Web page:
By Lee Jenkins
March 17, 2012

LOS ANGELES -- A little more than one hour before Friday's game, in a hallway on the first floor of Staples Center, Lakers coach Mike Brown summoned Ramon Sessions and gave the new point guard his to-do-list for the next three months: Attack the basket, run the pick-and-roll, create for others and remember defense. Sessions nodded dutifully. But in the middle of what sounded like a routine job description, Brown and Sessions stared hard at each other, a coach who was once fired by the Cavaliers and a point guard who was just traded by them. "You've got the green light to score," Brown said. Even Sessions raised his eyebrows. Here is a 25-year-old career backup, who backed-up lottery picks in Milwaukee, Minnesota and Cleveland, suddenly handed the reins to a contender that includes Kobe Bryant, Pau Gasol and Andrew Bynum. In 24 hours, he had gone from the bench of an NBA afterthought to the forefront of a signature franchise.

"It's a dream come true," Sessions said, over and over. "It's an honor. It's a privilege."

The Jeremy Lin phenomenon was caused by many factors, but one of them was the preponderance of transcendent point guards in today's NBA, many of whom were high draft choices with guaranteed contracts. For an undrafted free agent like Lin, who went to a small college and was banished to the Development League, opportunity was hard to find. Comparing Sessions and Lin is unfair to both -- Sessions has played four full NBA seasons and no one is asking him to spark an international craze -- but he was the 56th pick in the 2007 draft out of Nevada, was assigned to the D-League and sat behind more pedigreed prospects. The Knicks turned to Lin because they were the rare team that still needed a point guard. The Lakers were just as desperate.

Sessions did not start Friday night, but did play, after he threatened to wear his jersey over his suit. Brown said he will start Steve Blake at point guard for now, but the Lakers are all in with Sessions, the reason why they jettisoned long-time point guard Derek Fisher. They did not want Sessions looking over his shoulder. Acquiring Sessions and exiling Fisher were not major moves on the NBA landscape, but they are transformative ones in Los Angeles. The Lakers, who also dumped Luke Walton and Jason Kapono at the deadline, became two years younger, $9 million cheaper, and a lot less predictable. The Lakers may miss Fisher's steadfast presence in the locker room, where he played good cop to Bryant's bad, and sentimental fans will miss the high-arcing jumper that reminded them of daggers past. But nostalgia was replaced by hope the first time Sessions blew by a defender, a sight practically unseen from a Lakers point guard since the days of Nick Van Exel. Sessions scored his first basket 13 seconds into his Lakers career -- a nifty floater in the lane -- and finished with seven points and five assists in 19 minutes, as the Lakers beat Minnesota 97-92 for their fifth straight win and 19th in 21 games at home.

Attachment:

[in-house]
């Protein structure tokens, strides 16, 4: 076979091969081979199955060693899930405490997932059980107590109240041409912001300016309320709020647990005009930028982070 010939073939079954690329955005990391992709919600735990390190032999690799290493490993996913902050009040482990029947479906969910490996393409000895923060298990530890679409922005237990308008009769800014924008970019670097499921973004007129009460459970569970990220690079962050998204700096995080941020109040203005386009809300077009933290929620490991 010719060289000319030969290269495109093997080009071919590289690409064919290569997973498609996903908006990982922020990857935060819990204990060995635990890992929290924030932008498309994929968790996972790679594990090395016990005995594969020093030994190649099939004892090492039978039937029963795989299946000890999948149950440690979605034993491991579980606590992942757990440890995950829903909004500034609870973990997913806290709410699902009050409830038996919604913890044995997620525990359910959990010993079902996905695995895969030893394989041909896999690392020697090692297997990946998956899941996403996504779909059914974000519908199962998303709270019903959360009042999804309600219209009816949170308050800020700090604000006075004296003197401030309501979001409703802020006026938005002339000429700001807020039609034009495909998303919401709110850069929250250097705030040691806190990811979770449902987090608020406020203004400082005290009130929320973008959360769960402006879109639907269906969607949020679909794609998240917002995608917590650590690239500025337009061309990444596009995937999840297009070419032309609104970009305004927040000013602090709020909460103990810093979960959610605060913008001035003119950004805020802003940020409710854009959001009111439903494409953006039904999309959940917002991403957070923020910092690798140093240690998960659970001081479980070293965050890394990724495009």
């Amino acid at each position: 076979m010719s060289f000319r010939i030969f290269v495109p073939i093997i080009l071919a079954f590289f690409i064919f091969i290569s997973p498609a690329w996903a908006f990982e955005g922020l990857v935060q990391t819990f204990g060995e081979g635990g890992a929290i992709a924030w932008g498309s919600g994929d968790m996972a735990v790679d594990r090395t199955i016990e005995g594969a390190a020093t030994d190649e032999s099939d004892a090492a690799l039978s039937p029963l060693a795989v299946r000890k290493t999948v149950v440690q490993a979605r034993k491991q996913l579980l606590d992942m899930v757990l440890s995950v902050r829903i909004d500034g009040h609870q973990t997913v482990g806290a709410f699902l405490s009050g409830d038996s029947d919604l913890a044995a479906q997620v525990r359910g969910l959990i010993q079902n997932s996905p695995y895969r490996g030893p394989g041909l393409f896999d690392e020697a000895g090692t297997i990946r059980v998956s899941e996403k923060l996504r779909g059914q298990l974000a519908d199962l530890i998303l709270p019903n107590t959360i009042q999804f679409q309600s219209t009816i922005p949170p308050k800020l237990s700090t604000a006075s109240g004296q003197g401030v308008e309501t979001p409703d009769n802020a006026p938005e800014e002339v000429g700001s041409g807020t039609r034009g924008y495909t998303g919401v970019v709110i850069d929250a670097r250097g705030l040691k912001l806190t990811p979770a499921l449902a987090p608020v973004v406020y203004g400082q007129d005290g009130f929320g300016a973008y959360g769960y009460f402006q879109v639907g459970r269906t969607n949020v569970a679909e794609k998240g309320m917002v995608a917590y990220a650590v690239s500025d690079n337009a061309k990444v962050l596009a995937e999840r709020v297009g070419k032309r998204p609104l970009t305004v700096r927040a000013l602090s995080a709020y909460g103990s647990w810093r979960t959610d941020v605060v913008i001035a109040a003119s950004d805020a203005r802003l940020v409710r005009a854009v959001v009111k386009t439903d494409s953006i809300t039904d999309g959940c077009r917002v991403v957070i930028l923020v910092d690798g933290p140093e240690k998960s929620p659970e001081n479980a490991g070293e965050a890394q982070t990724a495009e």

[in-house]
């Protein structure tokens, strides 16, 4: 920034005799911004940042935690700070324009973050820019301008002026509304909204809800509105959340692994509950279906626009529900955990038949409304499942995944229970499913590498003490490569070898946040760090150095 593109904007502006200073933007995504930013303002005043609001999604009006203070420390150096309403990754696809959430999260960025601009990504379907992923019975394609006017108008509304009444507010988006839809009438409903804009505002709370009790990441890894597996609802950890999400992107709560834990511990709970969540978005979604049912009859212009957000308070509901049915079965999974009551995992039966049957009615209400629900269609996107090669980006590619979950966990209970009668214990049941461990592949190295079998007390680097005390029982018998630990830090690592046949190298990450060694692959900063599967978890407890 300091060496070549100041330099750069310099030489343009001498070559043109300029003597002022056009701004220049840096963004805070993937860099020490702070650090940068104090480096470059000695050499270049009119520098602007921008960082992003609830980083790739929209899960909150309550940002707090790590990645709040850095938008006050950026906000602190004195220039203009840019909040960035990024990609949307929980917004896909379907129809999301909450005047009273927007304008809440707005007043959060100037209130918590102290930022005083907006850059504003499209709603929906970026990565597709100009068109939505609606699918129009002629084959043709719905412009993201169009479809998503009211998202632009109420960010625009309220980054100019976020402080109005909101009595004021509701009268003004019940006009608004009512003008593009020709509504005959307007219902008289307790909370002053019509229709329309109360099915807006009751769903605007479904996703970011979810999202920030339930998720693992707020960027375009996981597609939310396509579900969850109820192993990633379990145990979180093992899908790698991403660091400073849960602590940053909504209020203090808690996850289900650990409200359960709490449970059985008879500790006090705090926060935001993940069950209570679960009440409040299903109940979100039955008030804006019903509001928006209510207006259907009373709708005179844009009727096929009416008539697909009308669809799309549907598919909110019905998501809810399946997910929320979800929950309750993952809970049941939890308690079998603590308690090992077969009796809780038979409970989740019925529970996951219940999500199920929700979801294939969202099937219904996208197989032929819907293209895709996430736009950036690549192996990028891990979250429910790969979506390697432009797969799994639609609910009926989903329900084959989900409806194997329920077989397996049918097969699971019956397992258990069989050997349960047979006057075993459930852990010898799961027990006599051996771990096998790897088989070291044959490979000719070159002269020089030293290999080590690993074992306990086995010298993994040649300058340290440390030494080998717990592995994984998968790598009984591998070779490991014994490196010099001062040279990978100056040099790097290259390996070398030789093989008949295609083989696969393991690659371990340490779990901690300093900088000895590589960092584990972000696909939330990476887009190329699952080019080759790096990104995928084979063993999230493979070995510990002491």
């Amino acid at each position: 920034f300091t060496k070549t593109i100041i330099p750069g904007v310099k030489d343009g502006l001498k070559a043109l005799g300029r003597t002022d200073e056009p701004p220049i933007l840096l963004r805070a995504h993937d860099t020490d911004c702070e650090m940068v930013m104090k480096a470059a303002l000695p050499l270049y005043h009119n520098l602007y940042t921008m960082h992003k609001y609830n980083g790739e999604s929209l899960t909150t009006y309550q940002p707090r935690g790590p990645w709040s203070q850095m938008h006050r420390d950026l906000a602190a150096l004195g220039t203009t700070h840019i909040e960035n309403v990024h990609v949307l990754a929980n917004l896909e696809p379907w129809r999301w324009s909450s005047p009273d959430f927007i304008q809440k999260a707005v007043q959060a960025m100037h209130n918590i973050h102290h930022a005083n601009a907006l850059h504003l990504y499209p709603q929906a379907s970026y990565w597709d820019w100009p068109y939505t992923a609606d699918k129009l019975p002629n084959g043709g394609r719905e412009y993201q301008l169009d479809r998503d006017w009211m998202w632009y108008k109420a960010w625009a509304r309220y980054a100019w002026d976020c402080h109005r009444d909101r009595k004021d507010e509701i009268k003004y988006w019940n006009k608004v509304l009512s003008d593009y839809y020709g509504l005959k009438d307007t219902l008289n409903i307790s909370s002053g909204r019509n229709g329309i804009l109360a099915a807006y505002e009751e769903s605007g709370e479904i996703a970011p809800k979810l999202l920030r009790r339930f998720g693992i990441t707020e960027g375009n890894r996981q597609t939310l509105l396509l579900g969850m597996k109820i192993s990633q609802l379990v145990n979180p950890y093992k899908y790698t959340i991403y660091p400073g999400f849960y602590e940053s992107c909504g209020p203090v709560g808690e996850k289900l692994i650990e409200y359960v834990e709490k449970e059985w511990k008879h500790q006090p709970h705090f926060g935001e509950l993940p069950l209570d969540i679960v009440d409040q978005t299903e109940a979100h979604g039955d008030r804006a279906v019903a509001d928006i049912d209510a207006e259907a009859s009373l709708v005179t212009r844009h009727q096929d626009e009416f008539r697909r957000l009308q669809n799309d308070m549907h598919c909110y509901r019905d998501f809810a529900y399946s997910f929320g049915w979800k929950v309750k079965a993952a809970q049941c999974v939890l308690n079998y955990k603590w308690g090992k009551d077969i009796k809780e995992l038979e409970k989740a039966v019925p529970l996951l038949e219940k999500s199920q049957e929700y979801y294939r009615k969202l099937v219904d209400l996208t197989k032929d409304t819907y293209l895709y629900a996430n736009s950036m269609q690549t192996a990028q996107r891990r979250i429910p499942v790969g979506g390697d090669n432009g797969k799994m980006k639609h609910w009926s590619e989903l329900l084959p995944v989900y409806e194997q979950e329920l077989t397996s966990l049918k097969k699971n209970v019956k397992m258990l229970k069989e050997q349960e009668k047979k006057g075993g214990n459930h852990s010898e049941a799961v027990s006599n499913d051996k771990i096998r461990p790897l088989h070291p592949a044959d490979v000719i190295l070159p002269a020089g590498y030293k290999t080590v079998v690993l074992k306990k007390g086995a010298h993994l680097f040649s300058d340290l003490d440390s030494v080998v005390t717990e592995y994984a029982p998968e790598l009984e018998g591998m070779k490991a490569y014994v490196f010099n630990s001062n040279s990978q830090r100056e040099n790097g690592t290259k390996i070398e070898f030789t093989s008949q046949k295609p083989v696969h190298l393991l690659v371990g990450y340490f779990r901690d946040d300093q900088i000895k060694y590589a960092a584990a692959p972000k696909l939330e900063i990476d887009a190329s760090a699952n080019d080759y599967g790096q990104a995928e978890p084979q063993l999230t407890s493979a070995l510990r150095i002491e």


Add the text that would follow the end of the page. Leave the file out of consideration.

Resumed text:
"He's extremely fast," said Bryant, who spent timeouts tutoring Sessions about the Lakers playbook. "He's going to be a feature for our team that opponents are going to have to prepare for and try to slow down." Understandably, Bryant had mixed feelings on the events leading up to the deadline. He came to the Lakers the same year as Fisher, won five championships with him, convinced him to stay in L.A. when Miami called two years ago, and is as close to him as any player in the league. "It's very difficult," Bryant said. Fisher thrived in the triangle offense, which de-emphasized point-guard penetration, but Brown calls constant pick-and-rolls and he needs a dervish like Sessions to execute them. Bryant declined to lash out at the front office, perhaps because his best friends remain his championship rings, and Sessions gives him an outside shot to snag another. Since Sessions prefers to pound the ball, he will also alleviate some of Bryant's play-making duties, and spare him from initiating all the offense. On Friday, Sessions twice set up Bryant for open 3-pointers, and twice did the same for Matt Barnes.

Heading into the deadline, the Lakers had the option of plundering their front line for an elite point guard or keeping it together and landing one on the fringes. They chose the latter, and now Gasol replaces Fisher as a co-captain, after spending the past three months on the trading block. Not only did the Lakers hold onto Gasol, they essentially promoted him in the club hierarchy. "It was good to know all the talk was over and behind me," Gasol said. "It was a big relief. It's been pretty exhausting to have to deal with on a daily basis. Now it's time to play." With the front-court intact, the Lakers do not necessarily need a premier point guard, nor can they be expected to acquire one given financial constraints. If Sessions is simply average, he represents a significant upgrade. At this stage, though, he is still unknown. In Milwaukee, he deferred to Brandon Jennings, a shoot-first point. In Minnesota, he sat behind Jonny Flynn, a lottery pick who had to play. In Cleveland, it was Kyrie Irving, the probable Rookie of the Year. Sessions has excelled in spurts, scoring 44 points in one game and dishing out 24 assists in another, but this represents his first turn on a grand stage.

When Brown finished his brief back-and-forth with Sessions in the hallway, he wondered if he harped enough on defense. Just then, he spotted Metta World Peace, heading out to the court for warm-ups. Brown shouted to World Peace: "Remind Ramon he has to play defense first." World Peace was on the same wavelength. "I told him that in the bathroom," he said. Brown looked both disgusted and re-assured.

Sessions was just satisfied to be in the building. The Lakers fortunes are in his hands, and compared to where they've been, it might not be a bad spot.

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